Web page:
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					                                     CONNECT

Introduction
The Connect Project is a new project (2001)working with adults offenders convicted
at Camberwell and Tower Bridge Magistrates Courts and the victims of their Crimes.

It is intended to spend June, July and August 2001 preparing for taking referrals in the
September. This lead in time will involve developing policies and key protocols,
publicity preparatory seminars for key partner agencies and recruitment and training
of staff. Funding for the project is guaranteed until March 2003

The primary restorative approach used by CONNECT will be the group conference. If
successful, a restorative plan will be agreed by all parties, carried out by the offender
and verified by the project facilitators/mediators. Where victims opt for a different
restorative method e.g. face to face mediation, indirect mediation or other forms of
reparative activity that method will be utilised.

CONNECT is funded under the Home Office Research Department's Crime
Reduction Programme. Consequently, the outcomes will be rigorously evaluated
Without prejudging this evaluation, we do know that a similar pre-sentence adult
offender project in New Zealand achieved a 14% reduction in reoffending and a
reduction in the seriousness of the offences for those who did go on to reoffend after
the programme.

This project provides an opportunity to test out the effectiveness of a judicially
initiated and reviewed model of restorative justice. It will help to determine whether
victim & offender participation rates differ from other models of restorative justice

Objectives of the CONNECT project

   •   Reduce re-offending either by desistance or by a reduction in seriousness over
       a 2 year time span on completion of restorative justice process.
   •   Enable the victim to ask questions and receive information from the
       perpetrator about the offence.
   •   Enable the victim to receive reparation and/or apology from the offender.
   •   Increase a sense of responsibility and personal accountability by the offender
       for his/her offence.
   •   Leave the victim and offender with a greater sense of satisfaction about the
       criminal justice process.
   •   Assist the victim to achieve a sense of closure and allow him/her to continue
       their lives without fear
   •   Give the opportunity and capacity of offenders to put thing right and thus aid
       their social reintegration.
   •   To give restorative justice process increased status through judicial oversight.

   •   It is important to note that this project is not aimed at sentence reduction or
       displacement. While it may be that sentencers may take into account the
       efforts and achievements of the offender every effort will be made to ensure
       that it is not seen as a way of being dealt with more leniently.

Referrals to the CONNECT project
Following conviction, the district judge/lay bench would remand the case for reports.
The victim and offender will be contacted by project staff. If both agree to take part in
the restorative justice process, the sentencers would defer sentence for up to six
months (Powers of the Criminal Courts Act 1973, section 1). In practice, it is believed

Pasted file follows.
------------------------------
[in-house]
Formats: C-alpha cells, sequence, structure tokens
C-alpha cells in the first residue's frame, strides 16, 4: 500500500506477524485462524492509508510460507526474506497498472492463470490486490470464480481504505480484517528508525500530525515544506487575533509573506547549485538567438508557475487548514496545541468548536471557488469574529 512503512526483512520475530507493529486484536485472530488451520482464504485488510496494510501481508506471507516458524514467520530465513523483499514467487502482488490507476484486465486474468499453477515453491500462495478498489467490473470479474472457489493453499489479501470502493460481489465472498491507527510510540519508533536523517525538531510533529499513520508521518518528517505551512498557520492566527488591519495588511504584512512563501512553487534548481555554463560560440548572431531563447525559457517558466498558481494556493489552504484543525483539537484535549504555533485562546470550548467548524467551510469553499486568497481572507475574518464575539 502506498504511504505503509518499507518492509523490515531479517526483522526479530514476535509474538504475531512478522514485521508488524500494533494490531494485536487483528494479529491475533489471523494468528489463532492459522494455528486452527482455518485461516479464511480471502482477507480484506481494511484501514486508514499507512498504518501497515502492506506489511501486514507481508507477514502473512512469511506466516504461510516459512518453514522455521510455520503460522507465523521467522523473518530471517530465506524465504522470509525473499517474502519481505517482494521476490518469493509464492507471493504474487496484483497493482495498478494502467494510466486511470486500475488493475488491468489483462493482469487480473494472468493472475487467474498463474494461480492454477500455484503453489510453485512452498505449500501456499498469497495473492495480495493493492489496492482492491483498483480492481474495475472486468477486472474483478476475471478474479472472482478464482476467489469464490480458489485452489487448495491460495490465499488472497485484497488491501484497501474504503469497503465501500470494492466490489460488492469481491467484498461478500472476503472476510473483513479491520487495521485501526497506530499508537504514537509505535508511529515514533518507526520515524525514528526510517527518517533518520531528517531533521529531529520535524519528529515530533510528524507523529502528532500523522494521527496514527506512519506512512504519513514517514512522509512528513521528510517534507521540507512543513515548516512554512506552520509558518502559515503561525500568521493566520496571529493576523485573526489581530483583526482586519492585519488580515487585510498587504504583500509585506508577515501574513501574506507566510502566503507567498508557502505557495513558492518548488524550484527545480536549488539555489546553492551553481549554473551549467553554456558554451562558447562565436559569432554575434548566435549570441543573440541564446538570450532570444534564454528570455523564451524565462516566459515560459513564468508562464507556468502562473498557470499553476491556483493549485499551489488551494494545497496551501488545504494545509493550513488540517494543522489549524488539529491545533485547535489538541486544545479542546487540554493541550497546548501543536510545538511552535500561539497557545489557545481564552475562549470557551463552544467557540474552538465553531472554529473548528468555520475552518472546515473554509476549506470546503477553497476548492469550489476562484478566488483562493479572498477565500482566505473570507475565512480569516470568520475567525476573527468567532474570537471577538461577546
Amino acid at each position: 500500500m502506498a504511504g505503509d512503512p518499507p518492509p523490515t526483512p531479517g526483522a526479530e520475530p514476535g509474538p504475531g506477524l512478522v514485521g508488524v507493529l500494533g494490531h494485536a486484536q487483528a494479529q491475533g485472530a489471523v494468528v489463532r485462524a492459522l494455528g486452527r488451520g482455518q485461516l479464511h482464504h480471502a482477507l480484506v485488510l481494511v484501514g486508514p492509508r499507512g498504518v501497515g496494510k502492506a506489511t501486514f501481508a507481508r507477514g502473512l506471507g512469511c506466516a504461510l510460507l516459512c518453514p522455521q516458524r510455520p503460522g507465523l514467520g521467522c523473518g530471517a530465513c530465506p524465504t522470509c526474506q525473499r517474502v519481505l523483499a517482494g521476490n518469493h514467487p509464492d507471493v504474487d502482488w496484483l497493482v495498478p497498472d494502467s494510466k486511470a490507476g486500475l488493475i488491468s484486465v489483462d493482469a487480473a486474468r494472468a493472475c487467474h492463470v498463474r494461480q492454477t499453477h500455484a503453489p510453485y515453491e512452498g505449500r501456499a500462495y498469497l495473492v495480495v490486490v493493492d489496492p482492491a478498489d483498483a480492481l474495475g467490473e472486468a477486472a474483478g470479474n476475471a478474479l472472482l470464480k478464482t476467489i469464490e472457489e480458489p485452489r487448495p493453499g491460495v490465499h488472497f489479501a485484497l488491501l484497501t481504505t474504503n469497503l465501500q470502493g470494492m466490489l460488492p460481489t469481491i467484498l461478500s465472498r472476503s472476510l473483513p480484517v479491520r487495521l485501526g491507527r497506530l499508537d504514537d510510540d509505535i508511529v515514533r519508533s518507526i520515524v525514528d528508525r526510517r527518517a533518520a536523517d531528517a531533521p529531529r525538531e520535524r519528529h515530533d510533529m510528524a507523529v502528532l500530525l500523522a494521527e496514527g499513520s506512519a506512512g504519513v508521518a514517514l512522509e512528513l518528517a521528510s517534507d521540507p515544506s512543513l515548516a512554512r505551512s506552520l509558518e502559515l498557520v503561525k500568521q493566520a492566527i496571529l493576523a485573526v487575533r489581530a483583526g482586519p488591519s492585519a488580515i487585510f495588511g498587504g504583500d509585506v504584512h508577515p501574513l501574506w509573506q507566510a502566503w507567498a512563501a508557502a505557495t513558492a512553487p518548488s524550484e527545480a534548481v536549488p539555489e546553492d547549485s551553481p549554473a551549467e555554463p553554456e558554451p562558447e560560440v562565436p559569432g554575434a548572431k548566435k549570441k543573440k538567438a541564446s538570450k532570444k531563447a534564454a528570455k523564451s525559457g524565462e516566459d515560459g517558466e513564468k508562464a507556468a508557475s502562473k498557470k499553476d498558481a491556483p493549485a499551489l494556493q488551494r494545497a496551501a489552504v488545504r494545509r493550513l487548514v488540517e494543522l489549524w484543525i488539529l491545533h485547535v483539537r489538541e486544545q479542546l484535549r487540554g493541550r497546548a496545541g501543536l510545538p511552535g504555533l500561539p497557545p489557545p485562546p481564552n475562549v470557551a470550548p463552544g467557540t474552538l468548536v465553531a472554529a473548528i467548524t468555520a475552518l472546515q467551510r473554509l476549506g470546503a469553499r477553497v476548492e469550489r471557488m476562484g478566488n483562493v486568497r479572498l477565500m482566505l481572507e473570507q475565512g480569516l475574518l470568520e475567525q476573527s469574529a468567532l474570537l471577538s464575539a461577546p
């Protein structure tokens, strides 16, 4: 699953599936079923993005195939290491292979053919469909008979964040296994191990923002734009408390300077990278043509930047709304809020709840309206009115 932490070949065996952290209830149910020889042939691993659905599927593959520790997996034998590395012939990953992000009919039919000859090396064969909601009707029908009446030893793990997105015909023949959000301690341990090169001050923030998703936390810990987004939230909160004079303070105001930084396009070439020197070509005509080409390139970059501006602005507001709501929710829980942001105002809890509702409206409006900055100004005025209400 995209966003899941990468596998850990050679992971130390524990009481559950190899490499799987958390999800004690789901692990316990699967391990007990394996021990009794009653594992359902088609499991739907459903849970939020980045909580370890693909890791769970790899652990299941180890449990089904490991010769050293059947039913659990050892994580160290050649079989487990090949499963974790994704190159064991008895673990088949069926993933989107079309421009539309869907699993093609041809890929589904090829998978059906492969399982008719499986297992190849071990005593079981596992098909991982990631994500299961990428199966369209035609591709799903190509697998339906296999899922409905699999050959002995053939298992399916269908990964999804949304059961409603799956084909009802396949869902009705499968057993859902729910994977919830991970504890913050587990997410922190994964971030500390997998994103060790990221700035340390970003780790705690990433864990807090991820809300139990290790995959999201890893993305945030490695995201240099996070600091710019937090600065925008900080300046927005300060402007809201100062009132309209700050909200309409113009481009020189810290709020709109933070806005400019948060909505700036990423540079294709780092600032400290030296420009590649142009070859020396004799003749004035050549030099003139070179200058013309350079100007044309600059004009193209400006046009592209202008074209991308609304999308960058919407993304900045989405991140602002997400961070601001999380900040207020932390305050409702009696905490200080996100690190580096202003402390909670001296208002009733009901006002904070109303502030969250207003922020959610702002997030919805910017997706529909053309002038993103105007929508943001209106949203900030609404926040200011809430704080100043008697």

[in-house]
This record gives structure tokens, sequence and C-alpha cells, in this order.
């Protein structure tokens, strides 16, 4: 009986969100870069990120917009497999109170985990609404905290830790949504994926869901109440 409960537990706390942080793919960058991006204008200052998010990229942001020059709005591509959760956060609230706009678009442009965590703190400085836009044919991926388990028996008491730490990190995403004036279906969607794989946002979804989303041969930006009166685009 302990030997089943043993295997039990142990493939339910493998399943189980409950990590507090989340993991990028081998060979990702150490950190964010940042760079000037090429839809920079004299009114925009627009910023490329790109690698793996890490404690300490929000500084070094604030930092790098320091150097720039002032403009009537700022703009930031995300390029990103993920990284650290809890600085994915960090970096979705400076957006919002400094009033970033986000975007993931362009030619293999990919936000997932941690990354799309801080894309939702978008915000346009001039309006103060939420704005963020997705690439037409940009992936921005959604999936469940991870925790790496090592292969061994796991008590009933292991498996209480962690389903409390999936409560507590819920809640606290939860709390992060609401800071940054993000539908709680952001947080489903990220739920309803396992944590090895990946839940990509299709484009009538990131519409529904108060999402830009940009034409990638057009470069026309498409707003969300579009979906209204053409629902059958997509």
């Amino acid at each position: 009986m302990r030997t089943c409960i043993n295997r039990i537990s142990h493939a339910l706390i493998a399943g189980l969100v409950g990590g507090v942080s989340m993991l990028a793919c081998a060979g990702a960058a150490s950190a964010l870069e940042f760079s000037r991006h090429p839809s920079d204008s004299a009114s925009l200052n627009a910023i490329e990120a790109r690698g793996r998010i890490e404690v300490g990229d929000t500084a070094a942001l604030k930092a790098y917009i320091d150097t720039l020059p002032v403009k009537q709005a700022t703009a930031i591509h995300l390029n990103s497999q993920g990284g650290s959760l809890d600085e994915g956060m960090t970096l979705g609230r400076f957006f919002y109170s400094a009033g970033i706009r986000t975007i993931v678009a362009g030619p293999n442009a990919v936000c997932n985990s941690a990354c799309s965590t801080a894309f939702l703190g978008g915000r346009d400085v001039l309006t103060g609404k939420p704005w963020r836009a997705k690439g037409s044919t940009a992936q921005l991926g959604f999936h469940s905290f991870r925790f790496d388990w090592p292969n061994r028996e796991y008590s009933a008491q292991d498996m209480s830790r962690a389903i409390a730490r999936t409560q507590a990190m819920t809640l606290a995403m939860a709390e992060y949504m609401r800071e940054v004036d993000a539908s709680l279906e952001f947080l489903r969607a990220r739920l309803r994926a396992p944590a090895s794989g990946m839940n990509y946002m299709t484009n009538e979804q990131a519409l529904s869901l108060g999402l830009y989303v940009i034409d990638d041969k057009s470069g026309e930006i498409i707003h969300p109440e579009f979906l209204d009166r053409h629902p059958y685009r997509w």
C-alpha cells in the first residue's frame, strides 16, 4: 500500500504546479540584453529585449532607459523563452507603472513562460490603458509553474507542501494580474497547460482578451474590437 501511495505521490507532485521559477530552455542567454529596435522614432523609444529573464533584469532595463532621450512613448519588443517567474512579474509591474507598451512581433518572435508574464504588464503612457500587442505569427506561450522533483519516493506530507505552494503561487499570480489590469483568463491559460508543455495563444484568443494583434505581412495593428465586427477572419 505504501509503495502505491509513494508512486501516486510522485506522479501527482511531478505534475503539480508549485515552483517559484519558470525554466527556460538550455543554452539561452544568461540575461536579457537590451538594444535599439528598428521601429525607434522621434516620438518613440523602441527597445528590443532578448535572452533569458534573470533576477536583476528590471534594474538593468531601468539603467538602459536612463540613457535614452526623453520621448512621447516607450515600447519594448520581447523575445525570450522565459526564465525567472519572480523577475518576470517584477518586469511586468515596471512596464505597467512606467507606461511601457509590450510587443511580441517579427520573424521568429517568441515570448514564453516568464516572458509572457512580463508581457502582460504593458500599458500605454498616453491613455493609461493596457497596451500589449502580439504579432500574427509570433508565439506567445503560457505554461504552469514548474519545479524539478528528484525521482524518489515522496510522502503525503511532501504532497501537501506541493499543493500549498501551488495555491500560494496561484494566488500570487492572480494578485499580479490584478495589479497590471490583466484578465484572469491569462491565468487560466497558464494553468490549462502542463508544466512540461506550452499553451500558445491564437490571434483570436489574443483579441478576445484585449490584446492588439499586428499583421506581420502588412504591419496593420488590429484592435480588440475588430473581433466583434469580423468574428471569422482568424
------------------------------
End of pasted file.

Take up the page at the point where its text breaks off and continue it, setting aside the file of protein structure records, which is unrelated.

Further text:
that deferment for the vast majority of cases would be between 2 and 4 months.

There are three ways in which a referral to the project would be made. A district
judge/lay bench magistrate may remand the offender and then;

i. refer the matter straight to the project
ii. refer the matter initially for Pre-Sentence Report (PSR), asking the Probation
Service to consider the matter for restorative justice
iii. refer the matter for PSR. The officer would be free to make all consideration.

Successful restorative outcomes need the fully informed consent and commitment of
both parties. If neither the victim and/or the offender wish to take part in the project,
the case would again be referred back to court for sentencing.

   •   The key activities of the CONNECT project
       During the adjournment for reports project staff will consult with both the
       victim and offender to explain the options and to see if both are willing to
       engage in the restorative process.
   •   The project will present to the Court a short report outlining their judgement
       about the willingness of the parties, the likely restorative method and a
       judgement as to feasibility
   •   Where the victim and offender prove willing and the court agrees to this, the
       project will prepare both and other concerned parties, as appropriate, for the
       restorative intervention and facilitate the meeting
       Where the meeting concludes with certain requirements on the the offender
       being made, the project will draw up a contract and monitor its performance..
   •   Where the offender is willing but the victim does not want any form of
       contact, the project will supervise any reparation to the victim directly or to
       the community where the Court agrees that this course of action should be
       followed.
   •   The project will provide a report to Court, outlining the outcome of the
       restorative activity with specific regard to the completion of any action by the
       offender. The victims consent for the report, will be obtained regarding any
       information disclosed about him/her and the specific outcomes that had been
       agreed

Staffing and management
The staff group will consist of a manager, 2 project workers and a half time
admin/research facilitator.